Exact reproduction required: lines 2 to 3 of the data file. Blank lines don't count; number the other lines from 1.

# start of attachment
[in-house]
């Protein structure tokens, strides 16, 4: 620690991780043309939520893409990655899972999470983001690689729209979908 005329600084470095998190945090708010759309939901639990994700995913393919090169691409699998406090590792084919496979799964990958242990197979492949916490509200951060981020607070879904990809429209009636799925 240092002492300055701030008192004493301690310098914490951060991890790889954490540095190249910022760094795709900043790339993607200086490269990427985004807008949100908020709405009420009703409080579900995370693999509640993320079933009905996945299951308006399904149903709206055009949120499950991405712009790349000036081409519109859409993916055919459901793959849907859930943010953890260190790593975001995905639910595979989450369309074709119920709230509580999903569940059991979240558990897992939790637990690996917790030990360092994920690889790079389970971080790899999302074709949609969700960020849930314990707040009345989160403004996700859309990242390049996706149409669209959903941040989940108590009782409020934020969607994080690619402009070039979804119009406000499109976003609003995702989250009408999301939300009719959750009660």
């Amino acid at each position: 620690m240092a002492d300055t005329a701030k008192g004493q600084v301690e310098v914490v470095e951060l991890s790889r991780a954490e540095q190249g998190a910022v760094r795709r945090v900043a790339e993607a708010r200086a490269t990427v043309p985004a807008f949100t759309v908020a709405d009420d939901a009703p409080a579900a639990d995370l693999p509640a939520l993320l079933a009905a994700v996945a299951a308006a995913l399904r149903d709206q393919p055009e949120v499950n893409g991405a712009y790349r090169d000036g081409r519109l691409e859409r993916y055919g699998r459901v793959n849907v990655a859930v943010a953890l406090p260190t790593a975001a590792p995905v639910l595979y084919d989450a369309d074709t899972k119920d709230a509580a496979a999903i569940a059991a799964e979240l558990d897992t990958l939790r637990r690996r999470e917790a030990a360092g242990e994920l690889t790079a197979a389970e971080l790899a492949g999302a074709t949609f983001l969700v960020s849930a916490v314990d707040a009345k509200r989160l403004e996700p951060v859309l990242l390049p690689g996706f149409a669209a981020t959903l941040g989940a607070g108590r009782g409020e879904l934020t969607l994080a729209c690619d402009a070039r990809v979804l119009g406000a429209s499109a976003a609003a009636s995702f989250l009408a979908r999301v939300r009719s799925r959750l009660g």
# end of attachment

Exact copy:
């Protein structure tokens, strides 16, 4: 620690991780043309939520893409990655899972999470983001690689729209979908 005329600084470095998190945090708010759309939901639990994700995913393919090169691409699998406090590792084919496979799964990958242990197979492949916490509200951060981020607070879904990809429209009636799925 240092002492300055701030008192004493301690310098914490951060991890790889954490540095190249910022760094795709900043790339993607200086490269990427985004807008949100908020709405009420009703409080579900995370693999509640993320079933009905996945299951308006399904149903709206055009949120499950991405712009790349000036081409519109859409993916055919459901793959849907859930943010953890260190790593975001995905639910595979989450369309074709119920709230509580999903569940059991979240558990897992939790637990690996917790030990360092994920690889790079389970971080790899999302074709949609969700960020849930314990707040009345989160403004996700859309990242390049996706149409669209959903941040989940108590009782409020934020969607994080690619402009070039979804119009406000499109976003609003995702989250009408999301939300009719959750009660």
């Amino acid at each position: 620690m240092a002492d300055t005329a701030k008192g004493q600084v301690e310098v914490v470095e951060l991890s790889r991780a954490e540095q190249g998190a910022v760094r795709r945090v900043a790339e993607a708010r200086a490269t990427v043309p985004a807008f949100t759309v908020a709405d009420d939901a009703p409080a579900a639990d995370l693999p509640a939520l993320l079933a009905a994700v996945a299951a308006a995913l399904r149903d709206q393919p055009e949120v499950n893409g991405a712009y790349r090169d000036g081409r519109l691409e859409r993916y055919g699998r459901v793959n849907v990655a859930v943010a953890l406090p260190t790593a975001a590792p995905v639910l595979y084919d989450a369309d074709t899972k119920d709230a509580a496979a999903i569940a059991a799964e979240l558990d897992t990958l939790r637990r690996r999470e917790a030990a360092g242990e994920l690889t790079a197979a389970e971080l790899a492949g999302a074709t949609f983001l969700v960020s849930a916490v314990d707040a009345k509200r989160l403004e996700p951060v859309l990242l390049p690689g996706f149409a669209a981020t959903l941040g989940a607070g108590r009782g409020e879904l934020t969607l994080a729209c690619d402009a070039r990809v979804l119009g406000a429209s499109a976003a609003a009636s995702f989250l009408a979908r999301v939300r009719s799925r959750l009660g």